Bone-In vs. Boneless Chicken: When and How to Prepare Chicken

Last Updated on April 12, 2022

Do you know why boneless, skinless chicken tends to be more expensive than its bone-in counterparts — especially when we’re talking about organic, free-range options? Do you know the difference between a boneless, skinless chicken breast than a chicken tender? How about chicken thighs, should you buy them boneless, or bone-in?

This guide to boneless and bone-in chicken will clear up any questions you may have when it comes to preparing chicken. You’ll learn just what pieces of chicken to use in a given dish, and how to best prepare each cut.

Boneless, Skinless Chicken

Cuts of boneless, skinless chicken have been a health food darling for quite some time. They’re of course leaner than their bone-in, skin-on counterparts, but they also offer quite a few benefits when it comes to cooking.

They’re ideal for quick-cooking meals that call for pieces of chicken, like soups, stews, pastas, curries, and more. They also turn out great when marinated and grilled or baked, but, they are a bit more prone to overcooking than their bone-in counterparts, where the bone helps to distribute heat evenly.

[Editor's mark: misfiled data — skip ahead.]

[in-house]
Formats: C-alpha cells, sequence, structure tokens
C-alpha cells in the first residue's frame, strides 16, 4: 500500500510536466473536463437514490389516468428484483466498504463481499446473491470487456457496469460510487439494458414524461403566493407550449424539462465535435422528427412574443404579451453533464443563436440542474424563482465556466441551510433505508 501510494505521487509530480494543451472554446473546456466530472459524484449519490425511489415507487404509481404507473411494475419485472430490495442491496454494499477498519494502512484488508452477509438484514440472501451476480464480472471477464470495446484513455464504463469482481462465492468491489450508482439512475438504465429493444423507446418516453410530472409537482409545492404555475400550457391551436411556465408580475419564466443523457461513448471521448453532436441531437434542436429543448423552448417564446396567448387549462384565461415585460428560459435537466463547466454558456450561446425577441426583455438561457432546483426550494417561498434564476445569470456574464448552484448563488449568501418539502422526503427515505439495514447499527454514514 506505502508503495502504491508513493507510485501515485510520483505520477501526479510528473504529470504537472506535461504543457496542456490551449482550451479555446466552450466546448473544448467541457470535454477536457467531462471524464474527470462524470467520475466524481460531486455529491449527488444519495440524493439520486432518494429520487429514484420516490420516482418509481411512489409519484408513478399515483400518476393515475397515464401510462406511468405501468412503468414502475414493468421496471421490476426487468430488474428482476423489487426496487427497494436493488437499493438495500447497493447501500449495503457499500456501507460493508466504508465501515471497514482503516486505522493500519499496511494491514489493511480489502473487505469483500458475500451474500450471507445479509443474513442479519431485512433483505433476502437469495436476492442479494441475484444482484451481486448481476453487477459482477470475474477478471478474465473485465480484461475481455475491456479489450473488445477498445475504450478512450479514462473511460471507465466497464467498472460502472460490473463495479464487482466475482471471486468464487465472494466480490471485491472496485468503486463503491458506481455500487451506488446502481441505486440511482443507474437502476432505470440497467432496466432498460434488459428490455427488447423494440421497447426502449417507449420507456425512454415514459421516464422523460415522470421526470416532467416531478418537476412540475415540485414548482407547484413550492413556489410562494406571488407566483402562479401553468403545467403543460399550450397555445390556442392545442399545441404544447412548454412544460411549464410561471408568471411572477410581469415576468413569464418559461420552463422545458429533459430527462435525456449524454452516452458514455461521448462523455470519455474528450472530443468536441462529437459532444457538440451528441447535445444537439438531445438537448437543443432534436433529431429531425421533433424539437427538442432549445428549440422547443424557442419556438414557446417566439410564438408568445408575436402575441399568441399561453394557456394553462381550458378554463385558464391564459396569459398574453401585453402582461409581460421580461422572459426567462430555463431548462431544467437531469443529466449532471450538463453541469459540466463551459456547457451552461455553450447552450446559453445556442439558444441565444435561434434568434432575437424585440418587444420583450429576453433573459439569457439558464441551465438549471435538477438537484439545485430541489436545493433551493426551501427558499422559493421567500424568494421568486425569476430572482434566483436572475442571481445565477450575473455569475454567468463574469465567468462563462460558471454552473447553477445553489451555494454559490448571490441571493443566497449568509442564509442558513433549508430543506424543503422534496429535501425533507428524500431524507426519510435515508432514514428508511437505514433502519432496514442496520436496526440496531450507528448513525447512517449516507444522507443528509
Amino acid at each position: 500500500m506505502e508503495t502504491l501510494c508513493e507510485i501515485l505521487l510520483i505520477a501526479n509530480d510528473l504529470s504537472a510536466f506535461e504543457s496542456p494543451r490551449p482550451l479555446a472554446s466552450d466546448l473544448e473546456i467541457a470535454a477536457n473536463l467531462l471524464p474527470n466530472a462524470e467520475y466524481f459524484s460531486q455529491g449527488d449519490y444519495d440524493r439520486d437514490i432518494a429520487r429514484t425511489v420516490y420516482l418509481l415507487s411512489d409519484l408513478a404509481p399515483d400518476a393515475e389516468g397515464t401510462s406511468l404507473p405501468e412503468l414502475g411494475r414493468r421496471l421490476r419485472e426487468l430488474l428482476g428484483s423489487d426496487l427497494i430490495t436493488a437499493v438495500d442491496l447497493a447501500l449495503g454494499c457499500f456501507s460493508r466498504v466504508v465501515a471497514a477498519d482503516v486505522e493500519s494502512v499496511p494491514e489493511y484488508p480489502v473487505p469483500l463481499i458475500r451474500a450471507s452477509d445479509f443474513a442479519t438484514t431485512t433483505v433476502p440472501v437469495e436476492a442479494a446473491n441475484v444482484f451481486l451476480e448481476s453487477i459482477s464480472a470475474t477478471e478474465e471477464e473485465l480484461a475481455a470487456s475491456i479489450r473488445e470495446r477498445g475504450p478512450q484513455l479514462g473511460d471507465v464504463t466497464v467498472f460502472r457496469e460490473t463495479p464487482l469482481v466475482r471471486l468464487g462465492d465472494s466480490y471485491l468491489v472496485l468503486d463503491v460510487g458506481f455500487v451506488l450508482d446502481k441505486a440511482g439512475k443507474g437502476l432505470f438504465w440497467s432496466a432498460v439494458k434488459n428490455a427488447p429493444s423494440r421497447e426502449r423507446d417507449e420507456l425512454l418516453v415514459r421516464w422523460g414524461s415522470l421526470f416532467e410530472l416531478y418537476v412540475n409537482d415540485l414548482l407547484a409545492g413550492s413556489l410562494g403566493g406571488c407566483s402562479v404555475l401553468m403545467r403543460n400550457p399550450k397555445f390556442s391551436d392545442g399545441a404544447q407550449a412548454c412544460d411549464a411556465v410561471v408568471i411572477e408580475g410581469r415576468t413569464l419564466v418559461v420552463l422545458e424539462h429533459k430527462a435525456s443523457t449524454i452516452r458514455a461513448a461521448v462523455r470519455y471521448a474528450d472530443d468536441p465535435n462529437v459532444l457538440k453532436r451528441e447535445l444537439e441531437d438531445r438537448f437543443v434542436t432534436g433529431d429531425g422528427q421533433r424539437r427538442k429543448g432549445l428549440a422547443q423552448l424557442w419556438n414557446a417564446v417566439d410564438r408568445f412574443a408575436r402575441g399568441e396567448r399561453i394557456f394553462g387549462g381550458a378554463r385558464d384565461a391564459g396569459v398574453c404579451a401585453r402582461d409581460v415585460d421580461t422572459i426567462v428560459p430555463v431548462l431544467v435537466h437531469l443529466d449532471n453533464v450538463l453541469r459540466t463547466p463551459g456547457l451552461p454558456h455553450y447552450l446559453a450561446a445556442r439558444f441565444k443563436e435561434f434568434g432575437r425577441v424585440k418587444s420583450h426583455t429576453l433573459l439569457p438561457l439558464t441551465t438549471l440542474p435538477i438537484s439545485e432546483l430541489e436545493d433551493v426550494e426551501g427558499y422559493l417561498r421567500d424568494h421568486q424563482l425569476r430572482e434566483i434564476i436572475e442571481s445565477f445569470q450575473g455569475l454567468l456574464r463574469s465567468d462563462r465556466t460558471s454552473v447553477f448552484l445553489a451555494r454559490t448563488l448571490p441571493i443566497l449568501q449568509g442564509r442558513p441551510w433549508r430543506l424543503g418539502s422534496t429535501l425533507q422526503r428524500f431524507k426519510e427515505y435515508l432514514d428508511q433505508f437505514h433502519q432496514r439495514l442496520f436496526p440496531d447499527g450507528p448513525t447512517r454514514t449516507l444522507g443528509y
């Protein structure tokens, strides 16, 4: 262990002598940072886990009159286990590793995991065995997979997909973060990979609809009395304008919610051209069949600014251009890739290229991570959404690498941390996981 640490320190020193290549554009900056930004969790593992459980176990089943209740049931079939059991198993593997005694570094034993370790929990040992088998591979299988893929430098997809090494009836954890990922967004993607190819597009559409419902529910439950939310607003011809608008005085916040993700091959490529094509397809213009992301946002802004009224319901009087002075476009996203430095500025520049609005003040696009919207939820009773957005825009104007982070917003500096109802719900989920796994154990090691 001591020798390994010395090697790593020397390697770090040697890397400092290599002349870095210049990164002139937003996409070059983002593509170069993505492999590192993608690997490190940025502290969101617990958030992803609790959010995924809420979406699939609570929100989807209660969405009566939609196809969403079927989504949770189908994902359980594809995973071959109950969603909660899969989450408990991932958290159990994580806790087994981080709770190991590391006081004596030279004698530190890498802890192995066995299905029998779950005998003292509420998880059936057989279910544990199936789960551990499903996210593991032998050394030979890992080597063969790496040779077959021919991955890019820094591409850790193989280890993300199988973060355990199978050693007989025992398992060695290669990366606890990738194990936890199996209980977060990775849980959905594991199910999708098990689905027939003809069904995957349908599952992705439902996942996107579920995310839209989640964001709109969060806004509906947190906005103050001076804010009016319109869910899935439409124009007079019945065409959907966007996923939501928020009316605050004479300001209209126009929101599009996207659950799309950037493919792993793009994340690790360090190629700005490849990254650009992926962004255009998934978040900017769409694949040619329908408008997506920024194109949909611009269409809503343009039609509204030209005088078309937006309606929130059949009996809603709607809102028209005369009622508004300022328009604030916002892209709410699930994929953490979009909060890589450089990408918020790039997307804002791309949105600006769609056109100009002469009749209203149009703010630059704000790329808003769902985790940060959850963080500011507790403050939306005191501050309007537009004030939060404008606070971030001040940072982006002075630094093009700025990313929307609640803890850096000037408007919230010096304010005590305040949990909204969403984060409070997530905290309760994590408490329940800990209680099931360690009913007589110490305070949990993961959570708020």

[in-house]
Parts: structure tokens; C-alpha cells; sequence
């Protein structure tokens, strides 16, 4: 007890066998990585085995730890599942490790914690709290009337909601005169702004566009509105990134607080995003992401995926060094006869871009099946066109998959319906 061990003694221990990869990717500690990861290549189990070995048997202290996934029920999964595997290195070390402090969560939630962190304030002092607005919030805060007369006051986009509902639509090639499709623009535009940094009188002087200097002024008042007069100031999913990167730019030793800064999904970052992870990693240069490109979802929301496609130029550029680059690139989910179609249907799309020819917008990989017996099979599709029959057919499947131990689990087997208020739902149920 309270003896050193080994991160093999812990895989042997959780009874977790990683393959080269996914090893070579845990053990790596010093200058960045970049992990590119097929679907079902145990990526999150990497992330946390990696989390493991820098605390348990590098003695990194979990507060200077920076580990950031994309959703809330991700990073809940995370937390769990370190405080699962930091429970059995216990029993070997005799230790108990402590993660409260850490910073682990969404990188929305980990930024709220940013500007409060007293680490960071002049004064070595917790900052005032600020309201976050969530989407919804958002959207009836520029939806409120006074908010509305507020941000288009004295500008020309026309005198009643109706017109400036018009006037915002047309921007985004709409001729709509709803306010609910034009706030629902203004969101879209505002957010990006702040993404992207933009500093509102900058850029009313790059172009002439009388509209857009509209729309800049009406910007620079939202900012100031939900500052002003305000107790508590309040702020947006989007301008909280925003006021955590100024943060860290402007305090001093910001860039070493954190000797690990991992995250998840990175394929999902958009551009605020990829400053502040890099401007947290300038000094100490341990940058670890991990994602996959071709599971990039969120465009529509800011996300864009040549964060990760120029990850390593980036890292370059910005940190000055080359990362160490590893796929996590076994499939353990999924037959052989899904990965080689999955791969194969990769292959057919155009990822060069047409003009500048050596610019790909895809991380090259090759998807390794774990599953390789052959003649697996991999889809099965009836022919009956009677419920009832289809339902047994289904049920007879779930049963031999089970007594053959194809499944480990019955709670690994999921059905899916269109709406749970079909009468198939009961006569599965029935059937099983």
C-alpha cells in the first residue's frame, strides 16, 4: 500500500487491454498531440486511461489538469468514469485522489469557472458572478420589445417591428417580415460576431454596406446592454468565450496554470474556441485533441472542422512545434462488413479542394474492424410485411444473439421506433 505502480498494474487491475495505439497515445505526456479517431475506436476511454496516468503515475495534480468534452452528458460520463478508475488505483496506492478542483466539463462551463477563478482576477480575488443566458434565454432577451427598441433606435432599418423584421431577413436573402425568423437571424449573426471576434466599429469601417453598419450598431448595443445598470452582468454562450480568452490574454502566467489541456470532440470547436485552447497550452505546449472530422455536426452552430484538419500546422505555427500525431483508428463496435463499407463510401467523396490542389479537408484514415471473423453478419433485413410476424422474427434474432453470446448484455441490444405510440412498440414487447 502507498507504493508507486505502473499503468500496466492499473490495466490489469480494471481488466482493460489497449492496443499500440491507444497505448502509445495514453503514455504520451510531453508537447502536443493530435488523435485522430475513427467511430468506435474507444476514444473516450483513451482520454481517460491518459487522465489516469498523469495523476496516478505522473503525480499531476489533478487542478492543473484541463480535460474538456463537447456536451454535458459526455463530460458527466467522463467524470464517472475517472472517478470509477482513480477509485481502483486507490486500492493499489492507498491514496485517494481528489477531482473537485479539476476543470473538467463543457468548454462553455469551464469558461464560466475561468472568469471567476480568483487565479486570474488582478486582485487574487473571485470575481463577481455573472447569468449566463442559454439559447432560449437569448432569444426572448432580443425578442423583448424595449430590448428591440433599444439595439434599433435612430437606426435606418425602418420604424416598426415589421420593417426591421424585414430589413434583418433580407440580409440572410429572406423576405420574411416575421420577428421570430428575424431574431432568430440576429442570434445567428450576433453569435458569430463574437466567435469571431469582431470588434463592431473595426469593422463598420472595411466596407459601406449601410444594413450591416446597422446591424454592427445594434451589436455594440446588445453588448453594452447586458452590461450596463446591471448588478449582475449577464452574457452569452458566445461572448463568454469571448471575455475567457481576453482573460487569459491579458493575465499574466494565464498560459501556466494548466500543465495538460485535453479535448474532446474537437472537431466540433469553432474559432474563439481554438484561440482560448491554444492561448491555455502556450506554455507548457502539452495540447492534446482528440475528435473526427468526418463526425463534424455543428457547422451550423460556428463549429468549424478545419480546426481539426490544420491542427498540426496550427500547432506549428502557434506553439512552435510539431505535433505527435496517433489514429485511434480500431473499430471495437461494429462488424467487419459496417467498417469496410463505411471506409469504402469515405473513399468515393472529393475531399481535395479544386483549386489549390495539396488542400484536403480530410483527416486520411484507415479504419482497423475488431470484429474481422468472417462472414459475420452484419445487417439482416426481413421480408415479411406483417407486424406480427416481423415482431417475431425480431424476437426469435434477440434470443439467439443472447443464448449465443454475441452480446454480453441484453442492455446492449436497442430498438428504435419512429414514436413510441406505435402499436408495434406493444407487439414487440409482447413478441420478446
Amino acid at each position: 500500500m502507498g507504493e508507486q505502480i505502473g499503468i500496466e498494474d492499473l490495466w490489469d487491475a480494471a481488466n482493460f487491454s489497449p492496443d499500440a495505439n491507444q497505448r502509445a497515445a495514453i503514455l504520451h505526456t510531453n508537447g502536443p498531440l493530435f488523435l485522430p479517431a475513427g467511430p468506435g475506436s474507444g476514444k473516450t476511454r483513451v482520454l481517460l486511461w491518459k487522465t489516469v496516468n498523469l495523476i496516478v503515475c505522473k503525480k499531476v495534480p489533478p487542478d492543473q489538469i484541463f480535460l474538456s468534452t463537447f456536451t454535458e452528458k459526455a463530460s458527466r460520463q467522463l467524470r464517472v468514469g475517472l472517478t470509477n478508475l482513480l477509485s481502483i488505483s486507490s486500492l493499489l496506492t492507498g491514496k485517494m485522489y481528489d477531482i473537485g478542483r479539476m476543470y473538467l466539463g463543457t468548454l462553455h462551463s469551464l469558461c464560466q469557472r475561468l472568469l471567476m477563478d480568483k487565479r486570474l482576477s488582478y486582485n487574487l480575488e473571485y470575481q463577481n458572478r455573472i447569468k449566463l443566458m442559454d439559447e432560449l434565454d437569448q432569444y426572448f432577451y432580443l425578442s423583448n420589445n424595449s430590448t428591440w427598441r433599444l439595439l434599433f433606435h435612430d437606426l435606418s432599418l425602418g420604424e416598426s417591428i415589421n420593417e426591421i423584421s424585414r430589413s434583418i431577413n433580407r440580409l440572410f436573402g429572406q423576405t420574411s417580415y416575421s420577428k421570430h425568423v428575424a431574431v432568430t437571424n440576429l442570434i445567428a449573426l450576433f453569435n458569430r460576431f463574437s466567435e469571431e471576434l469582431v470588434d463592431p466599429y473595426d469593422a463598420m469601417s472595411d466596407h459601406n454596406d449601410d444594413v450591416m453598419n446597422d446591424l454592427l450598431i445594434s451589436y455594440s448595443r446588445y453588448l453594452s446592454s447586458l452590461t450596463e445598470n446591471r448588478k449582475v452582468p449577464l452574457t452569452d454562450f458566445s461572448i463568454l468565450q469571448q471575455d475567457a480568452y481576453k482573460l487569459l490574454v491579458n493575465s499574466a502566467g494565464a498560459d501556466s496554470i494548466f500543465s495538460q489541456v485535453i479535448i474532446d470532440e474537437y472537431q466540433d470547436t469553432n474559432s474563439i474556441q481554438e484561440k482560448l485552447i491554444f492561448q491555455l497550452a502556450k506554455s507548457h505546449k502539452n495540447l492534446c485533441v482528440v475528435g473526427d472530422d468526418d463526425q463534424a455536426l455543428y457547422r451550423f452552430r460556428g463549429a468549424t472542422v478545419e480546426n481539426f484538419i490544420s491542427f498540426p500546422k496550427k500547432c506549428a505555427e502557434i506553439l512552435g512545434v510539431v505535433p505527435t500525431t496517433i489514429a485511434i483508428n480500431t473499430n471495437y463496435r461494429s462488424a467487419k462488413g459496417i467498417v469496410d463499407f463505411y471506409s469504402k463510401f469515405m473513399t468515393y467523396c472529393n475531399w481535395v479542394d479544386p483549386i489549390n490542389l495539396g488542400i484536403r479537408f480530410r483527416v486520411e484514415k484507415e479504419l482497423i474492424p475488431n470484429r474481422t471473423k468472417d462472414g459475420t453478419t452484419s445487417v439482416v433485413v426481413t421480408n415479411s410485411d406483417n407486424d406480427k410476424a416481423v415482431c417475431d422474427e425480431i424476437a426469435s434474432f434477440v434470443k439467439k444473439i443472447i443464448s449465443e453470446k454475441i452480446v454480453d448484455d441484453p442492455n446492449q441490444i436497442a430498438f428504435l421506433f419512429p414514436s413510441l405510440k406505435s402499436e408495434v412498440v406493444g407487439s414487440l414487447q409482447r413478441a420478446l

Boneless, skinless chicken is also typically more expensive than bone-in cuts of chicken — especially when it’s free-range, and organic — because all that extra processing is more labor.

Nevertheless, boneless, skinless chicken definitely has its place in the kitchen. Read on for a breakdown of the different cuts and how to prepare them.


Typical cuts of boneless, skinless chicken include breasts, thighs, and tenders.

Boneless Chicken Breasts

Boneless, skinless chicken breasts are cut from the chest of the bird, with the tenderloin removed. They’re quick-cooking, tender and juicy if prepared correctly. They are also a leaner choice than other cuts of chicken. Without the bone, however, they are more prone to turning out dry and are a bit less intense in flavor without fatty, succulent skin.

Chicken Tenders

Chicken tenders are cut from either side of the bird’s breast bone. They’re the quickest cooking of all cuts, as they’re quite small. They’re a great, low-fat source of protein and can be prepared in a multitude of ways. Bread them and bake them off for healthy “fried” chicken tenders, or cut them up and add them to a curry.